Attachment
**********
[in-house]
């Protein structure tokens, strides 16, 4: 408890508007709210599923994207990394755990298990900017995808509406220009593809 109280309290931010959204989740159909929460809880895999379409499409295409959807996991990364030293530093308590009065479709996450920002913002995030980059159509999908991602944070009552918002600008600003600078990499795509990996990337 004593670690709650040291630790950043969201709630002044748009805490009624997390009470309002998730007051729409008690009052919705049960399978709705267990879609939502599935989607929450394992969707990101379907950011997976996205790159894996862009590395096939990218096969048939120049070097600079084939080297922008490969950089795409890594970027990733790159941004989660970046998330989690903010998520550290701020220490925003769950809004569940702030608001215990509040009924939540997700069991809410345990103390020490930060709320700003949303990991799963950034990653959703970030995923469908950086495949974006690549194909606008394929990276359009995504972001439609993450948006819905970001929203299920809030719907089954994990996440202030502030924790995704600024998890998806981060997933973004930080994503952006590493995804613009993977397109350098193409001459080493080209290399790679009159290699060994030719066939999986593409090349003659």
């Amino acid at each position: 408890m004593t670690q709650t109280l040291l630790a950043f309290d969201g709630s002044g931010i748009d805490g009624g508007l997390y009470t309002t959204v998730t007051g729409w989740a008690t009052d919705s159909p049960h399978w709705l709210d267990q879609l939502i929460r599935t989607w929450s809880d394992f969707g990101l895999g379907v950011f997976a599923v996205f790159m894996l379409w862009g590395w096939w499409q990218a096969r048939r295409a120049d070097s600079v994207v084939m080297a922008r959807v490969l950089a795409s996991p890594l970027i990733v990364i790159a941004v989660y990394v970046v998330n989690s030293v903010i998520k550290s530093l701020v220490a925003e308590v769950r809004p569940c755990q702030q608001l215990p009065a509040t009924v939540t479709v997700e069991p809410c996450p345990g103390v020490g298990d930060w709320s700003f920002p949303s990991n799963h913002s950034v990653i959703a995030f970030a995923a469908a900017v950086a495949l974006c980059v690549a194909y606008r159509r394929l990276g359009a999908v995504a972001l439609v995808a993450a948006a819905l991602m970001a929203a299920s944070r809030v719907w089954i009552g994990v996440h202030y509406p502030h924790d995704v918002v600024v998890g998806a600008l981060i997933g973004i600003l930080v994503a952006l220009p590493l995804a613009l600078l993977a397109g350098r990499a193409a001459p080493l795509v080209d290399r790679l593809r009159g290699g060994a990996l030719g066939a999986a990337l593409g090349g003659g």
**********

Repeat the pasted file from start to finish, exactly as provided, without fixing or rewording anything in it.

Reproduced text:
[in-house]
């Protein structure tokens, strides 16, 4: 408890508007709210599923994207990394755990298990900017995808509406220009593809 109280309290931010959204989740159909929460809880895999379409499409295409959807996991990364030293530093308590009065479709996450920002913002995030980059159509999908991602944070009552918002600008600003600078990499795509990996990337 004593670690709650040291630790950043969201709630002044748009805490009624997390009470309002998730007051729409008690009052919705049960399978709705267990879609939502599935989607929450394992969707990101379907950011997976996205790159894996862009590395096939990218096969048939120049070097600079084939080297922008490969950089795409890594970027990733790159941004989660970046998330989690903010998520550290701020220490925003769950809004569940702030608001215990509040009924939540997700069991809410345990103390020490930060709320700003949303990991799963950034990653959703970030995923469908950086495949974006690549194909606008394929990276359009995504972001439609993450948006819905970001929203299920809030719907089954994990996440202030502030924790995704600024998890998806981060997933973004930080994503952006590493995804613009993977397109350098193409001459080493080209290399790679009159290699060994030719066939999986593409090349003659």
């Amino acid at each position: 408890m004593t670690q709650t109280l040291l630790a950043f309290d969201g709630s002044g931010i748009d805490g009624g508007l997390y009470t309002t959204v998730t007051g729409w989740a008690t009052d919705s159909p049960h399978w709705l709210d267990q879609l939502i929460r599935t989607w929450s809880d394992f969707g990101l895999g379907v950011f997976a599923v996205f790159m894996l379409w862009g590395w096939w499409q990218a096969r048939r295409a120049d070097s600079v994207v084939m080297a922008r959807v490969l950089a795409s996991p890594l970027i990733v990364i790159a941004v989660y990394v970046v998330n989690s030293v903010i998520k550290s530093l701020v220490a925003e308590v769950r809004p569940c755990q702030q608001l215990p009065a509040t009924v939540t479709v997700e069991p809410c996450p345990g103390v020490g298990d930060w709320s700003f920002p949303s990991n799963h913002s950034v990653i959703a995030f970030a995923a469908a900017v950086a495949l974006c980059v690549a194909y606008r159509r394929l990276g359009a999908v995504a972001l439609v995808a993450a948006a819905l991602m970001a929203a299920s944070r809030v719907w089954i009552g994990v996440h202030y509406p502030h924790d995704v918002v600024v998890g998806a600008l981060i997933g973004i600003l930080v994503a952006l220009p590493l995804a613009l600078l993977a397109g350098r990499a193409a001459p080493l795509v080209d290399r790679l593809r009159g290699g060994a990996l030719g066939a999986a990337l593409g090349g003659g």